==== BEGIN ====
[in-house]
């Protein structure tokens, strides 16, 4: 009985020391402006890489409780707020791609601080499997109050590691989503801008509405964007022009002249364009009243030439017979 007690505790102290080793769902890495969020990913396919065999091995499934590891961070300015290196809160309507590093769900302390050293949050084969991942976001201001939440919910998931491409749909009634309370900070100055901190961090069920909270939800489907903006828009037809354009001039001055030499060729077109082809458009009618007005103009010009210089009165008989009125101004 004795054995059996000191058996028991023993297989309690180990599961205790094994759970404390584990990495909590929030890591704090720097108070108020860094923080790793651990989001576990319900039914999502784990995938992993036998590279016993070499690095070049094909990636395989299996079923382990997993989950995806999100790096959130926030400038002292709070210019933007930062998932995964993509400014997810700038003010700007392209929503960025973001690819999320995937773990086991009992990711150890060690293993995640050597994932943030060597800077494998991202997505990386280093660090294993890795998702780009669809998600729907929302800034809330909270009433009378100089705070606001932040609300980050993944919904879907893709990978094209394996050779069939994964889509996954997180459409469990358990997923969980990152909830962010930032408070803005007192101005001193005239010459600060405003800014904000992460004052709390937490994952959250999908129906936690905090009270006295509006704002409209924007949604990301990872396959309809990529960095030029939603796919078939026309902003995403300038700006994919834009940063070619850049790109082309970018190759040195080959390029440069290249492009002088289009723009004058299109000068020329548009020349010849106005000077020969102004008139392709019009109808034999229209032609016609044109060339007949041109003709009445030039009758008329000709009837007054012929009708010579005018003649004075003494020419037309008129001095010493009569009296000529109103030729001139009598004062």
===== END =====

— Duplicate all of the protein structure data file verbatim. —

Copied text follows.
[in-house]
């Protein structure tokens, strides 16, 4: 009985020391402006890489409780707020791609601080499997109050590691989503801008509405964007022009002249364009009243030439017979 007690505790102290080793769902890495969020990913396919065999091995499934590891961070300015290196809160309507590093769900302390050293949050084969991942976001201001939440919910998931491409749909009634309370900070100055901190961090069920909270939800489907903006828009037809354009001039001055030499060729077109082809458009009618007005103009010009210089009165008989009125101004 004795054995059996000191058996028991023993297989309690180990599961205790094994759970404390584990990495909590929030890591704090720097108070108020860094923080790793651990989001576990319900039914999502784990995938992993036998590279016993070499690095070049094909990636395989299996079923382990997993989950995806999100790096959130926030400038002292709070210019933007930062998932995964993509400014997810700038003010700007392209929503960025973001690819999320995937773990086991009992990711150890060690293993995640050597994932943030060597800077494998991202997505990386280093660090294993890795998702780009669809998600729907929302800034809330909270009433009378100089705070606001932040609300980050993944919904879907893709990978094209394996050779069939994964889509996954997180459409469990358990997923969980990152909830962010930032408070803005007192101005001193005239010459600060405003800014904000992460004052709390937490994952959250999908129906936690905090009270006295509006704002409209924007949604990301990872396959309809990529960095030029939603796919078939026309902003995403300038700006994919834009940063070619850049790109082309970018190759040195080959390029440069290249492009002088289009723009004058299109000068020329548009020349010849106005000077020969102004008139392709019009109808034999229209032609016609044109060339007949041109003709009445030039009758008329000709009837007054012929009708010579005018003649004075003494020419037309008129001095010493009569009296000529109103030729001139009598004062």